Human trafficking in real life almost never looks the way it does in the movies, a quintet of panelists told their audience at a forum this week.
Films like “Taken” and “Sound of Freedom” show criminals bodily snatching their victims and carrying them off, Gabriel Fabian said. In reality, he and his fellow panelists said, traffickers typically search for vulnerable people to recruit by psychological means, bending them to their will over time through manipulation and coercion.
Fabian is an agent with the Pennsylvania Attorney General Office’s Human Trafficking Section. It is a newly formed unit within Organized Crime Section; the reorganization allows its personnel to focus on trafficking exclusively.
He was one of five experts featured at “Welcome to the Battle,” held Tuesday evening at LCBC Manheim. The faith-based anti-trafficking nonprofit North Star Initiative organizes the event annually in January to mark National Human Trafficking Prevention Month.
More than 200 people registered for this year’s forum, North Star Executive Director Melinda Clark said.
Clark served as moderator and emcee, asking panelists about common misconceptions, about the struggles they face in preventing trafficking and healing victims, and how the community can help.
From 2018 through 2022, prosecutors filed 809 human trafficking offenses in Pennsylvania, according to the Administrative Office of Pennsylvania Courts.
Lancaster and York counties were in the top 10 counties for offenses, each accounting for about 3% of the statewide total.
That’s actually a good sign, the panelists said. A high number of charges in a particular jurisdiction shows that police and prosecutors are doing their job, not that the underlying problem is any worse.
Human trafficking “is happening everywhere,” said Detective Kevin Quinter, who founded and supervises the Berks County Human Trafficking Task Force. It is a partner of its counterpart task force in Lancaster County; both are coordinated by Brad Ortenzi of Zoe International.
The grooming process is insidious, the panelists said. Traffickers provide emotional connection, then transmute that into a sense of dependency and obligation.
That’s why victims don’t “just leave,” even when they have the opportunity, said Andrea McHenry, executive director of Freedom & Restoration for Everyone Enslaved, or FREE. Grooming can take up to a year, she said, as traffickers patiently fortify the “trauma bond” that keeps their victims in thrall.
Trafficked individuals disproportionately come from broken homes and foster care. They often consider themselves to be the romantic partner of their trafficker, said Mandy Billman, director of YWCA Lancaster’s Sexual Assault Counseling and Prevention Center.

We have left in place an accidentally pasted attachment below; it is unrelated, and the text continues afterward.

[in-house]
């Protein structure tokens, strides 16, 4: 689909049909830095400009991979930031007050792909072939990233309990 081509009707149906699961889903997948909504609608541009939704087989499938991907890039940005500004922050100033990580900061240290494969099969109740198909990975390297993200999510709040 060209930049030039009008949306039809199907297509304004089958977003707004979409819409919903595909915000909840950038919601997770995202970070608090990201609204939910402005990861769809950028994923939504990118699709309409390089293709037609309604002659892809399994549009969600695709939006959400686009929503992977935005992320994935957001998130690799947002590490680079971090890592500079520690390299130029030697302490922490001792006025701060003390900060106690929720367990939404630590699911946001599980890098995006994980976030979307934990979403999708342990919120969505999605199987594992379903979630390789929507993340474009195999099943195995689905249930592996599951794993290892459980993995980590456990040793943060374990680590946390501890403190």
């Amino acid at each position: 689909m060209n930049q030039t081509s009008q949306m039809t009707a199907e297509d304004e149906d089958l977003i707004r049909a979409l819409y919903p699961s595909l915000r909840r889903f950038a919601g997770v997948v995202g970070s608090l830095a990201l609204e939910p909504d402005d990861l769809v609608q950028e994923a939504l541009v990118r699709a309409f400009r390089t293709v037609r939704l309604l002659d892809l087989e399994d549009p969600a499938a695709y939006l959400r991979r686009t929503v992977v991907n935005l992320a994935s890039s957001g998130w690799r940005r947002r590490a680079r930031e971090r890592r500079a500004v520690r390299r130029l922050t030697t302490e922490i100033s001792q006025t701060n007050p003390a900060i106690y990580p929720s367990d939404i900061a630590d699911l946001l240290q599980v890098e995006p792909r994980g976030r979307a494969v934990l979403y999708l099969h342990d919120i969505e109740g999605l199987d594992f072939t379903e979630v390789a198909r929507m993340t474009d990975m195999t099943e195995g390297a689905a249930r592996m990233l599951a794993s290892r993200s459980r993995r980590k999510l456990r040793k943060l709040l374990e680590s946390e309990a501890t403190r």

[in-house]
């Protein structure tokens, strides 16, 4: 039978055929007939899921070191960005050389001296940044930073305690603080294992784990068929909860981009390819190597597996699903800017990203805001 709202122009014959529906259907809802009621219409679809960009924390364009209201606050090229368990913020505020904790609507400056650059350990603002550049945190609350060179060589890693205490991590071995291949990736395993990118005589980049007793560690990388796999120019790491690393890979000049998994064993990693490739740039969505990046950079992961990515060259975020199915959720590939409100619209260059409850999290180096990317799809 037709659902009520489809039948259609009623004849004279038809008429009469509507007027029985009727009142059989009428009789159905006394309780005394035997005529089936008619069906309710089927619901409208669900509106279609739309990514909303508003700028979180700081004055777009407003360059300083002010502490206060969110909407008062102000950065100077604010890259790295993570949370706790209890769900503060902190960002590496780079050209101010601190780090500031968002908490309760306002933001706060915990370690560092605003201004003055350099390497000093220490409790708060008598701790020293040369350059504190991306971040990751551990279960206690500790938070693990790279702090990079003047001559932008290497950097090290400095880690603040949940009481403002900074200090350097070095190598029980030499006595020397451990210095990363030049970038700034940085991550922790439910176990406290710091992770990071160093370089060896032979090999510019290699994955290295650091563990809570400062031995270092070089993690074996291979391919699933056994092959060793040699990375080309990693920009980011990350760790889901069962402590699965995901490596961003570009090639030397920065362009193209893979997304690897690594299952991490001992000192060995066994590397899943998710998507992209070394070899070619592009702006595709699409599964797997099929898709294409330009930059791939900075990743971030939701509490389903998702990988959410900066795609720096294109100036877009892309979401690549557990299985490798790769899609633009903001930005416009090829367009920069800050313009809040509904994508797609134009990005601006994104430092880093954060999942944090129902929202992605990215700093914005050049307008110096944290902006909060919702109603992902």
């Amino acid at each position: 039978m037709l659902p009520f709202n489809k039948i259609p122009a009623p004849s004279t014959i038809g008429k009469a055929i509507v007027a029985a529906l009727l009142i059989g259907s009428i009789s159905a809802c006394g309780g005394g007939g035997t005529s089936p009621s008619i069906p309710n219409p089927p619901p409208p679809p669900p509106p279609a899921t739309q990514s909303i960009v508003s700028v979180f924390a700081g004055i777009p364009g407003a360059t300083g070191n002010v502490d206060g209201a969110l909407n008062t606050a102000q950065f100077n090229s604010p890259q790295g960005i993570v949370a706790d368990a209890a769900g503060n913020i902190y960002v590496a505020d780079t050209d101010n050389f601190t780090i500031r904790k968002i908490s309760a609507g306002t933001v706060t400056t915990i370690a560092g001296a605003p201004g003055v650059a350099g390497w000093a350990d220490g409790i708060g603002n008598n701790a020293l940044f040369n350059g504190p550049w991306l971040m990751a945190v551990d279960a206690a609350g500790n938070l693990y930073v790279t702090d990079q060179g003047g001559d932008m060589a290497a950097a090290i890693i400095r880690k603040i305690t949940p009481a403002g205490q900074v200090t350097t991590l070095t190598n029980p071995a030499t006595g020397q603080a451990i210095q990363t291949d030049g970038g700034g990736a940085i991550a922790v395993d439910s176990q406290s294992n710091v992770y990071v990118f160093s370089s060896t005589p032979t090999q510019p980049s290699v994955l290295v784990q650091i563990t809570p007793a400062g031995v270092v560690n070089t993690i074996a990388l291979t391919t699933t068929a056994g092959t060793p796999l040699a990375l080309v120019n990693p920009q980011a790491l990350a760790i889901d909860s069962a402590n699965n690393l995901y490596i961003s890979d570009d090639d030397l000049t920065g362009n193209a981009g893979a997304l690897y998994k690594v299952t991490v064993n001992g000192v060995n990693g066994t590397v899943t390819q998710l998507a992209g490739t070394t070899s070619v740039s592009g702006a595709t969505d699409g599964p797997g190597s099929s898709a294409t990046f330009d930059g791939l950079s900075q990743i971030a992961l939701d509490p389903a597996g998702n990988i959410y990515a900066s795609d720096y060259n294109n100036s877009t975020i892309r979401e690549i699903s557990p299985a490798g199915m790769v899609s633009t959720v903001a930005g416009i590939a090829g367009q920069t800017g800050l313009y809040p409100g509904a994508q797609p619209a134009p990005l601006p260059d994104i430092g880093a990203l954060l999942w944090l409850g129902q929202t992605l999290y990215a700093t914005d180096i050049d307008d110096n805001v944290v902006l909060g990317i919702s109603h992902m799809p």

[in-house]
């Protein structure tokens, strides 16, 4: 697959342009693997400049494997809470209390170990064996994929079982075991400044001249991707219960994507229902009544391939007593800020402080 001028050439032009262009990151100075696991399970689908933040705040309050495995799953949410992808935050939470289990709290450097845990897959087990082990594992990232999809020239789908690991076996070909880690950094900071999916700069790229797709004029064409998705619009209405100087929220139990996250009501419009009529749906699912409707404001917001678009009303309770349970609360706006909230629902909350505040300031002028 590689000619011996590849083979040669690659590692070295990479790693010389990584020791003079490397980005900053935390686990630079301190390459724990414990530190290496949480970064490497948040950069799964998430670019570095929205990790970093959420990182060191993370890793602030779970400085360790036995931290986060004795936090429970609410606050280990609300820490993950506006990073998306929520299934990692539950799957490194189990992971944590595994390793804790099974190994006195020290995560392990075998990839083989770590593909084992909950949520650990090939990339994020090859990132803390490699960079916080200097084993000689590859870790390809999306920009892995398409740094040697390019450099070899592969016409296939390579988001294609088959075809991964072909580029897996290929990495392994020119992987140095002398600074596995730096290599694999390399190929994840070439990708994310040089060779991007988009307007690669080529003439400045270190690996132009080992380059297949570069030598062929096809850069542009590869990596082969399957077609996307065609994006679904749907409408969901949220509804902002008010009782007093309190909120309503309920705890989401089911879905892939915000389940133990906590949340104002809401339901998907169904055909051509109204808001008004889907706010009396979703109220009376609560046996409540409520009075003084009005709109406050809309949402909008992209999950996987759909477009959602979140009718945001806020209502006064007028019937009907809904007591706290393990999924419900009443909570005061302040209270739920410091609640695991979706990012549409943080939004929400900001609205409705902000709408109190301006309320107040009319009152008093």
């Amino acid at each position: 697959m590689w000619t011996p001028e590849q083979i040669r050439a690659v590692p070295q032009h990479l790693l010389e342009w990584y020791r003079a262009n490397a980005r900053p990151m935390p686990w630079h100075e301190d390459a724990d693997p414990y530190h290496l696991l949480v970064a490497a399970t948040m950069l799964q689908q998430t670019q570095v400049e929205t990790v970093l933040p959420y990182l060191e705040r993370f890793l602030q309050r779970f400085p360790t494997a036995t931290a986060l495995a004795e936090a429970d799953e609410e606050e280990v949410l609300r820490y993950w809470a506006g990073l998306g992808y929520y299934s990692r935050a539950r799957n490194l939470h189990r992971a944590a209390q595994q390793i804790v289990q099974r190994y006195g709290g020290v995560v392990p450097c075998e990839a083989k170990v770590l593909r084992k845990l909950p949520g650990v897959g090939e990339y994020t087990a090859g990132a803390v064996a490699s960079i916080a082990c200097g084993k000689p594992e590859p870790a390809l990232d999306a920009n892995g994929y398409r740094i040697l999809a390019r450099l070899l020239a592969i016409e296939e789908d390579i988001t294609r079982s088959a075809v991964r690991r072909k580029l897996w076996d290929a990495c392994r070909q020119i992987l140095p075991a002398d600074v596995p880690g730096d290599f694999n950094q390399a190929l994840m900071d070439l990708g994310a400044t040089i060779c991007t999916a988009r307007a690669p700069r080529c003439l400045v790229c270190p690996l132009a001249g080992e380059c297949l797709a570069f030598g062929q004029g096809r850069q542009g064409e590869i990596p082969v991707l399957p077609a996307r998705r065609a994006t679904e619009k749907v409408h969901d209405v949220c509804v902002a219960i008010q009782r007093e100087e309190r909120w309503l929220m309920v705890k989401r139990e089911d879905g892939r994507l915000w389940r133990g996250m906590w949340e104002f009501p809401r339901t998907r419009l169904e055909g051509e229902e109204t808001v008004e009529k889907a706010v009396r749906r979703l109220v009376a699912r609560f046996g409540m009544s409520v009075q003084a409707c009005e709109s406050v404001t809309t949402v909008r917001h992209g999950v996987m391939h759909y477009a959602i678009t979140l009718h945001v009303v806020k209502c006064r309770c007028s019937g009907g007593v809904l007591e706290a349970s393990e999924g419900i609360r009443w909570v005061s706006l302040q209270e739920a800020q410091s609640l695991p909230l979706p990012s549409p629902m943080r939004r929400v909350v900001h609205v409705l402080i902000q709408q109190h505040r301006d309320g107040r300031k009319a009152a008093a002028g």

Counselors often have to start by helping them realize they’ve been trafficked.
“Not even recognizing that something’s wrong is a huge barrier,” she said.
For more information
- North Star Initiative: Understanding Trafficking
- National Human Trafficking Hotline
- Video: Domestic Sex Trafficking, A Survivor’s Perspective (Editor’s note: Excerpts from this TedX talk by Karly Church were played during Tuesday’s forum.)
To get help
If you are a victim of human trafficking, or you suspect that someone else is, call the State Police Human Trafficking Hotline at 1 (888) 292-1919 or via email firstname.lastname@example.org; or contact the National Human Trafficking Hotline at 1 (888)373-7888.
Women can be traffickers, McHenry noted; and traffickers can target men and boys for exploitation as well as women and girls. There are parents who traffic their children, often to feed a drug addiction.
Increasingly, social media are the main conduit through which traffickers work, often by making fake profiles to catfish young people. It’s important to realize just how dangerous it is out there, the panelists said. They advised parents to monitor their children’s online activity.
But even more important, they said, is maintaining trust and communication, so that they will turn to you if they run into trouble.
Survivors of human trafficking are left feeling confused and betrayed, said Celeste Hutchinson, North Star’s clinical program director. Traffickers create a transactional dynamic, she said, so that “you’re constantly trying to earn something back.”
As often as not, trafficked individuals see law enforcement as an adversary disrupting their lives, not a savior, Fabian said. It can be difficult or impossible to get them to testify against their traffickers, which keeps prosecution from proceeding, Quinter said.
The panelists encouraged the audience to raise awareness and get involved in the effort to combat trafficking. In particular, they said they are eager to foster relationships with more school districts, so they can ramp up education and prevention efforts.
Trafficking is a community-wide issue, so it needs a collaborative, community-wide solution, Clark said. She said her goal is to end trafficking in her lifetime, by “closing the gaps” that allow it to take place.
“I think that’s possible,” she said.